How I learned to love menstrual cups and reusables

How I learned to love menstrual cups and reusables

“Yuck,” would have been my response if you had told me I was going to write an article about non-disposable ways of coping with periods three years ago. But that was before JUNO…

Cloth nappies were an obvious choice for me and I’ve been happily smug and mightily fond of them through two children. But washable sanitary towels? Definitely not my bag, or even ever in my experience. Most importantly to my outlook, I didn’t know anybody who did such things. Only during a phone call I made to Mooncup when working for JUNO, seeking advertising for the very first issue, did my curiosity overcome my distaste for all this. A while later an approximately 5cm long clear rubbery cup arrived through the post. Several months later I summoned the courage to try it, with a feeling reminiscent of the first time I tried tampons as an unconfident teenager. Shortly after I became mightily fond of it.

No longer did I have to pack up a kit of tampons and pads (assuming I hadn’t run out last time and had remembered to buy some in the meantime). No, I just threw the mooncup in the washbag. Earlier this summer, when away on holiday at a place with an indoor swimming pool, as is typical, my period started when I wasn’t expecting it. You know that sinking feeling. Well, we swam every day with the children and it didn’t let me down or cause any logistical challenges.

I started to think about my attitude to periods and the way I dealt with them. As the only child of an older mum (41 at birth), I never knew much about periods. They were known as the curse, or just not mentioned. My aunt, now 89, told me how her mother would go around swathed in bath towels at that ‘time of the month’, whilst she herself, when at school, if menstruating, was marked down as ‘afflicted’ in the register when it came to games lessons. She was amazed to see the mooncup. No wonder I had such a negative attitude to my own body’s natural processes. And yes, it can be messy.

Then, on an internet surfing trip, I came across ‘’, a cloth pad maker in Australia. The site had information relating to this whole attitude to periods and how a positive view of a period as a life-giving sign of fertility could help overcome some of the yuck factor. Inspired, I sent off for some funky washable pads which I have been delighted with. They work as well as the old ‘ultra thin super duper’ disposable towels I used to use that I always thought were pretty clever compared to the old thicker towels of my teenage years. However, with the Mooncup, pads are just insurance so it’s less mess all round – and much less landfill.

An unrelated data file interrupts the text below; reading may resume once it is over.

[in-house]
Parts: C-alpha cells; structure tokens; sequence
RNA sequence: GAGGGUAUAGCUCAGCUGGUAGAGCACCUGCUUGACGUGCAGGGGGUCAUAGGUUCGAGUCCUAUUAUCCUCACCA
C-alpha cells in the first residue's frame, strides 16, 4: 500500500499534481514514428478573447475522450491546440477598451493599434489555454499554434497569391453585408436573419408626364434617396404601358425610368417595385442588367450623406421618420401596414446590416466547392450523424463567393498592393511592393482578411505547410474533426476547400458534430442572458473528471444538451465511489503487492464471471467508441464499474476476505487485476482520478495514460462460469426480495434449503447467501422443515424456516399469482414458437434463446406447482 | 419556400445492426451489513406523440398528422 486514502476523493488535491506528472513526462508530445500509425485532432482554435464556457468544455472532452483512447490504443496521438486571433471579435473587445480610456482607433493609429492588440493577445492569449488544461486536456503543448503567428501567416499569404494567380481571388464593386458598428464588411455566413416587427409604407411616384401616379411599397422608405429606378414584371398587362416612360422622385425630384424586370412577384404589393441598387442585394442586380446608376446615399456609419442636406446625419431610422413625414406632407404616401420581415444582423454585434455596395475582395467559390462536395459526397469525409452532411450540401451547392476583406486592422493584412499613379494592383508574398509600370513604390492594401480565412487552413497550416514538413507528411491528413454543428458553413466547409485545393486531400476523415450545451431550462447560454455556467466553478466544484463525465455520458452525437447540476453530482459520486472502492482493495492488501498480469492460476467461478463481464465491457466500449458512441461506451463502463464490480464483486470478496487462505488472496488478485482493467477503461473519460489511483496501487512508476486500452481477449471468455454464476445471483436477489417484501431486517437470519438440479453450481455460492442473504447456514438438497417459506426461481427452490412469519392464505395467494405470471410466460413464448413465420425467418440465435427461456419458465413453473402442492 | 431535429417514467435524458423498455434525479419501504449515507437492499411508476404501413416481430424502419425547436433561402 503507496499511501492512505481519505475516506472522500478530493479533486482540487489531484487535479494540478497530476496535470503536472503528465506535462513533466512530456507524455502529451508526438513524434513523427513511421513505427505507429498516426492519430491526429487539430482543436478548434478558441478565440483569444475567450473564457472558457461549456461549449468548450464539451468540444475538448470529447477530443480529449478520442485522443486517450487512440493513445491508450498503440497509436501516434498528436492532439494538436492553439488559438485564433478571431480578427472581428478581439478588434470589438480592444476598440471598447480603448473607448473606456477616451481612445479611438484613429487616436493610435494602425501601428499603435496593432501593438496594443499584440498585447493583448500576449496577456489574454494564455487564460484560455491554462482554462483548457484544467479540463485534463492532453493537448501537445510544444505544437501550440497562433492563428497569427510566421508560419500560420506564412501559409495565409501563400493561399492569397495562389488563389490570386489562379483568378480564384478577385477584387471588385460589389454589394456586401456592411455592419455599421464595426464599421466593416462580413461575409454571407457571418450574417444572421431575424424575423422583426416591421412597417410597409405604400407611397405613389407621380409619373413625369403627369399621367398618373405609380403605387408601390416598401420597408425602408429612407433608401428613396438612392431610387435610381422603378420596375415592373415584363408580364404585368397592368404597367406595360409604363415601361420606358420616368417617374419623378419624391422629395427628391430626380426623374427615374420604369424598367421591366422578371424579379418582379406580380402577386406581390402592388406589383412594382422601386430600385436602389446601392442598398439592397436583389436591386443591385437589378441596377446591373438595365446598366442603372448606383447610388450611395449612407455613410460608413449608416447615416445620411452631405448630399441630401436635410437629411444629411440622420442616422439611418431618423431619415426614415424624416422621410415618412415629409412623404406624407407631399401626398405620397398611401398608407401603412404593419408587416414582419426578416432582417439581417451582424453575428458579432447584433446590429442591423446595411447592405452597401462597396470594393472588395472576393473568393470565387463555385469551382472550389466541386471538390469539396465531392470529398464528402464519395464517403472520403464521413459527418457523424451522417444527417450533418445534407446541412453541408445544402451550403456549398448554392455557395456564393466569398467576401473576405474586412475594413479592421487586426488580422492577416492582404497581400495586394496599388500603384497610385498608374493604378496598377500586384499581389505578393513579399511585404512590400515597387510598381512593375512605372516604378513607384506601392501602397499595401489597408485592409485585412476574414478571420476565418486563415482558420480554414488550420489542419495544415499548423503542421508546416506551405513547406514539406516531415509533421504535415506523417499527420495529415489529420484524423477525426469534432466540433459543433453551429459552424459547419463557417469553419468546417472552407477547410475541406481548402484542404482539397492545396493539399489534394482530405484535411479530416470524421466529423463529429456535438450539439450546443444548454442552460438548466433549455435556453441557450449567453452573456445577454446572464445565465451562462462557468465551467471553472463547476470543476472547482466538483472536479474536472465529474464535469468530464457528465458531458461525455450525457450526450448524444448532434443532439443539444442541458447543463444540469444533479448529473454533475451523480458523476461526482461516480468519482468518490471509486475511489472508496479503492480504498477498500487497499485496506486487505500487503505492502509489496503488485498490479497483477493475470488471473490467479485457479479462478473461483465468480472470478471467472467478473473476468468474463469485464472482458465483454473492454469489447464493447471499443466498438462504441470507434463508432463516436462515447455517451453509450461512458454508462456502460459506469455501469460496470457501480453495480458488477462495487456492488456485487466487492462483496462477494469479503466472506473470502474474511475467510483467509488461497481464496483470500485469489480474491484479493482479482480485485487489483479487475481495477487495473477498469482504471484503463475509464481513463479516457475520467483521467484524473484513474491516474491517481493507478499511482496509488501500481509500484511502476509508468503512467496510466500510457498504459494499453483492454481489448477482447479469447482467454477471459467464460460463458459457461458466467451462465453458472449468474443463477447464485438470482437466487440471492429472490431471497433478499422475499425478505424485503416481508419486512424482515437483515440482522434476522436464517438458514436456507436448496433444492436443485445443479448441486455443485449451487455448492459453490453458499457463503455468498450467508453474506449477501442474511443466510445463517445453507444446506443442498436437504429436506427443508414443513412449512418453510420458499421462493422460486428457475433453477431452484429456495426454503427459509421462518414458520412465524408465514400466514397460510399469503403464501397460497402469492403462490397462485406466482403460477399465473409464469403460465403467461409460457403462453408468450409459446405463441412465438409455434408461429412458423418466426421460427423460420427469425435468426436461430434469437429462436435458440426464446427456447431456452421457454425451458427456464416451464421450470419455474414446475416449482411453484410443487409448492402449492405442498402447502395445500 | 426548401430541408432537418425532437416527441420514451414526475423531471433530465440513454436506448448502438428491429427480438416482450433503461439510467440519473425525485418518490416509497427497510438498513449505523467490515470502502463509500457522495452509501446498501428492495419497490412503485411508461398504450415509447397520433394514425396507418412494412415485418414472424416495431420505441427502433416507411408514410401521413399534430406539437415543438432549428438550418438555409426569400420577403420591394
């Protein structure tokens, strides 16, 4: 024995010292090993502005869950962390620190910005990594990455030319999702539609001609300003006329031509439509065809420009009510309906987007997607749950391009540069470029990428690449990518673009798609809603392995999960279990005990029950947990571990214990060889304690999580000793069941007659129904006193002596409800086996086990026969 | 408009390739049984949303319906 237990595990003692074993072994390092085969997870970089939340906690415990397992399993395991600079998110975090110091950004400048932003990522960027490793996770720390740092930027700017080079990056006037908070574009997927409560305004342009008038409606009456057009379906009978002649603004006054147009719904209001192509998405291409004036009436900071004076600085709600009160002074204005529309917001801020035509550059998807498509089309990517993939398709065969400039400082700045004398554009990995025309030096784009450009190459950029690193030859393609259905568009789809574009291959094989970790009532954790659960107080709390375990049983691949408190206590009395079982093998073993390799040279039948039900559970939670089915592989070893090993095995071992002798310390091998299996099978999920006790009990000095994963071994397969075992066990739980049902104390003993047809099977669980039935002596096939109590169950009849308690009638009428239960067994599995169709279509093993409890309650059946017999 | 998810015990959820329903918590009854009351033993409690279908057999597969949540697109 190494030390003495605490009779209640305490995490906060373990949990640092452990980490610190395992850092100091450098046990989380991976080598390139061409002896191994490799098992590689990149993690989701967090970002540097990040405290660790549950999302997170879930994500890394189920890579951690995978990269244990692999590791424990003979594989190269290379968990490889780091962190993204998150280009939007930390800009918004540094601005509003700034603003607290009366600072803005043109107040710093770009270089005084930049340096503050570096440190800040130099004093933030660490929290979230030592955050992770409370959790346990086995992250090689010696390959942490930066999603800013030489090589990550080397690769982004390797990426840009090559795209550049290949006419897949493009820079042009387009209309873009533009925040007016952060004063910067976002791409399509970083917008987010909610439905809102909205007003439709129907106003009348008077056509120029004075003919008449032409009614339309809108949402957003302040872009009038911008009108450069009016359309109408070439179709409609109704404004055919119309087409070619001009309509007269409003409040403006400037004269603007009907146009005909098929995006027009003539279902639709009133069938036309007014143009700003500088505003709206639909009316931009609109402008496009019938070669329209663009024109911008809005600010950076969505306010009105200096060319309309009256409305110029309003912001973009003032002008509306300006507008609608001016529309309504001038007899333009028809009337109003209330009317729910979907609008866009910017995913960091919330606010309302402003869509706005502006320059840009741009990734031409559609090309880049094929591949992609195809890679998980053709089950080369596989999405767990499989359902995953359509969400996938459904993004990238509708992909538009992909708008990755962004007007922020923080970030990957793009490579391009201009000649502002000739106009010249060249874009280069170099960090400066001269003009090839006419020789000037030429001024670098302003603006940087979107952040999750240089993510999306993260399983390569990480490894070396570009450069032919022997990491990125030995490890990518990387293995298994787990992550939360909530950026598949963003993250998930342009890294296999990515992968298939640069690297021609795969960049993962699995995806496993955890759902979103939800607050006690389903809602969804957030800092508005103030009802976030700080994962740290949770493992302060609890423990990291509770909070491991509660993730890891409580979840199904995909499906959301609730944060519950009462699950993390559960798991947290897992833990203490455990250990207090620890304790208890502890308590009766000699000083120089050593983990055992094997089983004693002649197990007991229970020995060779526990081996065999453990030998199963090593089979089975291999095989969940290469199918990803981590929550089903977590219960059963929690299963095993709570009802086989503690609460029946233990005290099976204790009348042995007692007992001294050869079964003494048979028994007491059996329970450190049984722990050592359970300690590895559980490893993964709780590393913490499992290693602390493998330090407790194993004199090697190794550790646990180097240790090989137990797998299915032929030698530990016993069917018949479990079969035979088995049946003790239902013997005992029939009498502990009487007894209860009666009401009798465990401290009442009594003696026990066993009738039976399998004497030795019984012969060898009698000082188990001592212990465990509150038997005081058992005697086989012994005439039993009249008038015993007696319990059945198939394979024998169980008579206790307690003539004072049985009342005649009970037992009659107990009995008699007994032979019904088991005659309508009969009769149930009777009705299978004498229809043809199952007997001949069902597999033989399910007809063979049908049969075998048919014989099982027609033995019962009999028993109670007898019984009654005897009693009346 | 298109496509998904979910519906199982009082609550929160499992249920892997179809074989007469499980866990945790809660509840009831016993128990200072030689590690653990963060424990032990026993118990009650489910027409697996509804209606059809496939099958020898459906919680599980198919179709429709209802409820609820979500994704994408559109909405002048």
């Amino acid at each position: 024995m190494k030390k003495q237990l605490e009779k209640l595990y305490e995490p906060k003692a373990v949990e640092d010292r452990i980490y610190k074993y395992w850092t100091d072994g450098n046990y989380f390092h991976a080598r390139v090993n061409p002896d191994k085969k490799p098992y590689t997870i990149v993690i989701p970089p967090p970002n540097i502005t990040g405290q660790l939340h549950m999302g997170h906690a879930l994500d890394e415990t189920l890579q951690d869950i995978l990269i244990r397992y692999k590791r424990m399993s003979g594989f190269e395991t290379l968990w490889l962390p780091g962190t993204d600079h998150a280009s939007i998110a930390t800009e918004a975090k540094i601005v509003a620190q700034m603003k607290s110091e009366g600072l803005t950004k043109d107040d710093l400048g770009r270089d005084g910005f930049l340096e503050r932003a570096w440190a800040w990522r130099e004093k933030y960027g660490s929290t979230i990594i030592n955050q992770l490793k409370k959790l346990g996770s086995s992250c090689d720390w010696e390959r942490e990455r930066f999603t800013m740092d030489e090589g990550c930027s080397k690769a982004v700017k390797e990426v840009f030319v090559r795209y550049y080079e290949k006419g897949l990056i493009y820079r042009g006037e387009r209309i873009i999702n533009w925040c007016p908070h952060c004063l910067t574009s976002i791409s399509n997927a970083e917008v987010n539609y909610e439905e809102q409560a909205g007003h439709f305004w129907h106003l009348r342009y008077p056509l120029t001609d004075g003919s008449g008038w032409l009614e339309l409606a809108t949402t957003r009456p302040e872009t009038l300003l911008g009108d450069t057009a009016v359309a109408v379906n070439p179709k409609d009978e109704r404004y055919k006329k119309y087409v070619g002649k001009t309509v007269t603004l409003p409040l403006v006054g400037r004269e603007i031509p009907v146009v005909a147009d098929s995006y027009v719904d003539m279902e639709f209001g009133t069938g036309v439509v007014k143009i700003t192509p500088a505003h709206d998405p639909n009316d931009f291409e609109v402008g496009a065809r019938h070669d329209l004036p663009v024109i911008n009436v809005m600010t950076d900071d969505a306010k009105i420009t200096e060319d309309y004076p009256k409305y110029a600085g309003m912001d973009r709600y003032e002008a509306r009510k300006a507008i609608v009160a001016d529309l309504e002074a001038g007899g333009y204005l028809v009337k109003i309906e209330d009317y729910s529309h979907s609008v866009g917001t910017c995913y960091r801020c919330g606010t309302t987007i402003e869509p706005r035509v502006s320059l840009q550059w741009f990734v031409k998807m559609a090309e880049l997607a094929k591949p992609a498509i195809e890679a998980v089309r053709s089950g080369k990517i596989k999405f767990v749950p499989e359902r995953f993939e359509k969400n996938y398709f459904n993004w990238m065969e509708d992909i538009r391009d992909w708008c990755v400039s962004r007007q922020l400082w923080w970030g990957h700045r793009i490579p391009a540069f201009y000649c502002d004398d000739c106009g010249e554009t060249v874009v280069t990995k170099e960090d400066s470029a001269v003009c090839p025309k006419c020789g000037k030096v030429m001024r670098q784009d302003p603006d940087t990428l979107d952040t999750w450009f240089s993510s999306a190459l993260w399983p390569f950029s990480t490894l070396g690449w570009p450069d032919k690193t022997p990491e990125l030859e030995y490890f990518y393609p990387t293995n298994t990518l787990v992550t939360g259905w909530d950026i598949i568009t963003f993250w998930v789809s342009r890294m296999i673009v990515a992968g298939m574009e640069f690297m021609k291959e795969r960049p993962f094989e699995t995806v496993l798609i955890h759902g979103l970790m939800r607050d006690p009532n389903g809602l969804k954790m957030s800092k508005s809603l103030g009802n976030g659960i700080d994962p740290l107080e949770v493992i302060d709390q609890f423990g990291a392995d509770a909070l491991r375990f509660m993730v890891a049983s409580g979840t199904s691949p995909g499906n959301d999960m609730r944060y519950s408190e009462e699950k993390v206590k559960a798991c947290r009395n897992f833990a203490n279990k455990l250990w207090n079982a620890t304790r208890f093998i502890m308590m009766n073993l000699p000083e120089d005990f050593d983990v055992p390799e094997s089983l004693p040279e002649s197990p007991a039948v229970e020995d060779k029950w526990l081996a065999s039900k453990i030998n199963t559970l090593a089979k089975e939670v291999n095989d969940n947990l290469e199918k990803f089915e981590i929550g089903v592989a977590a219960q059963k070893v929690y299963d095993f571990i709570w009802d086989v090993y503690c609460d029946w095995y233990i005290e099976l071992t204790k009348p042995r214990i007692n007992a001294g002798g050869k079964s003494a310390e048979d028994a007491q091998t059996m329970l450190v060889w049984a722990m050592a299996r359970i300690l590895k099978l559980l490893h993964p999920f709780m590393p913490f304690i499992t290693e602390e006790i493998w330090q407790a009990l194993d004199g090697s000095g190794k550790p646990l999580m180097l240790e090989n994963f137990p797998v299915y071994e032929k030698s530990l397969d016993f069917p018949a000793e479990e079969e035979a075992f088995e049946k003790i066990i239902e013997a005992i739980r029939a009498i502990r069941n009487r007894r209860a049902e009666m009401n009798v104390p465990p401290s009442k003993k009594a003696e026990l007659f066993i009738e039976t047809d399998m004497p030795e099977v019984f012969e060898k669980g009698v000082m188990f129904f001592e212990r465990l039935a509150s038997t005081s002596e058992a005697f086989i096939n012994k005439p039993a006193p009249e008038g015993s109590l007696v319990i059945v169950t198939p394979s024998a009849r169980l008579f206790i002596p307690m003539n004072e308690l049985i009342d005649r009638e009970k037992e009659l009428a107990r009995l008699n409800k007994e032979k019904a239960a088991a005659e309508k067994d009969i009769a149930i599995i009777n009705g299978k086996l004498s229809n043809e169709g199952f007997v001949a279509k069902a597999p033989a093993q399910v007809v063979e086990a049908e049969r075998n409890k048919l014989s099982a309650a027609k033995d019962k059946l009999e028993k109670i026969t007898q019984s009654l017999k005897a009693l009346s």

So, why am I now shouting about it from the rooftops? Landfill, beaches and personal choice – that’s why. We are inundated with advertising about what we need, what will make us cleaner, more capable and able to ride with wings at that time of the month. But there is little mention of the 17,000 odd disposable pads and tampons that the average woman uses in her lifetime, which she finds money to buy and then throws away, and which end up blocking sewage systems, being incinerated, ending up in landfill, or, maybe worse, being washed up on beaches. Hmmm…

I was very heartened that an article on this very subject by Serena Mackesy appeared in the Times Body & Soul section very recently. I think that if only we can talk about it more, then it becomes more acceptable and more people realise that nondisposables can be a valid choice. They save you money and the environmental waste in the same way as cloth nappies do. There are always people ahead and others just finding out. I’m not sure I’m quite at the stage of one site contributor who speaks of using the ‘blood soak water’ from her washable pads as a fertiliser for her (non-edible) plants. After all, I have purchased blood, fish and bone meal for my roses. It’s an idea…

I hope by the time my daughters are of an age to need them, disposables will be viewed as yucky old-fashioned things and non-disposables will be standard. My experience of using a cup shows no disadvantages and no reason why they should not be used – liberation by technical innovation at its best! Apparently you can even get them in Boots. 


Rowena Moore is mother of two gorgeous girls, wife of a Naval barrister and juggler of family responsibilities, part-time work and democratic responsibilities as a locally elected Conservative District Councillor. 

For more information, download our FREE Positive Periods Guide. It's full of our most popular content about menstruation. 


First published in issue 11 of JUNO. Accurate at the time this issue went to print. 

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